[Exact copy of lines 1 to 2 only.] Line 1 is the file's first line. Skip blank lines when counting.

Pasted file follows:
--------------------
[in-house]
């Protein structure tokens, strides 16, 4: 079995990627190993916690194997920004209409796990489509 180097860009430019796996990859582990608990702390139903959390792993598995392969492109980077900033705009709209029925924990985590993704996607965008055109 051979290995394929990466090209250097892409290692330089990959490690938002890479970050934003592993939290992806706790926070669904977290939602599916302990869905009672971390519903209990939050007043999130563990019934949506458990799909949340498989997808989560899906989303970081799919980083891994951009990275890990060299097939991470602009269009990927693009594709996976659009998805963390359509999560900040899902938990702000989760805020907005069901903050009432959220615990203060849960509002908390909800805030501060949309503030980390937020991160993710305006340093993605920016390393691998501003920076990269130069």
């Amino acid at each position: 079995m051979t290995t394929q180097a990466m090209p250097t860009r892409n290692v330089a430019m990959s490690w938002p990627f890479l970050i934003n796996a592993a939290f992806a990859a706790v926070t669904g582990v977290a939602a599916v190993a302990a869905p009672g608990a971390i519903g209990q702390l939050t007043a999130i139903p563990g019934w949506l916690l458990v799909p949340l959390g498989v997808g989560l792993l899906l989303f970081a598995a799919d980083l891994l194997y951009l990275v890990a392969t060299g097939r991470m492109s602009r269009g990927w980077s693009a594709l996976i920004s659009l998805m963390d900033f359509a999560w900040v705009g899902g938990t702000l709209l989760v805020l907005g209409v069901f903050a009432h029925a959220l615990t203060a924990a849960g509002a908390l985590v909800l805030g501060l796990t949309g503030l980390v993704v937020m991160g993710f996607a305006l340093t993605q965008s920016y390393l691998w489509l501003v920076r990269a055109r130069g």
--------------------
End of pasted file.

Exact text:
[in-house]
């Protein structure tokens, strides 16, 4: 079995990627190993916690194997920004209409796990489509 180097860009430019796996990859582990608990702390139903959390792993598995392969492109980077900033705009709209029925924990985590993704996607965008055109 051979290995394929990466090209250097892409290692330089990959490690938002890479970050934003592993939290992806706790926070669904977290939602599916302990869905009672971390519903209990939050007043999130563990019934949506458990799909949340498989997808989560899906989303970081799919980083891994951009990275890990060299097939991470602009269009990927693009594709996976659009998805963390359509999560900040899902938990702000989760805020907005069901903050009432959220615990203060849960509002908390909800805030501060949309503030980390937020991160993710305006340093993605920016390393691998501003920076990269130069």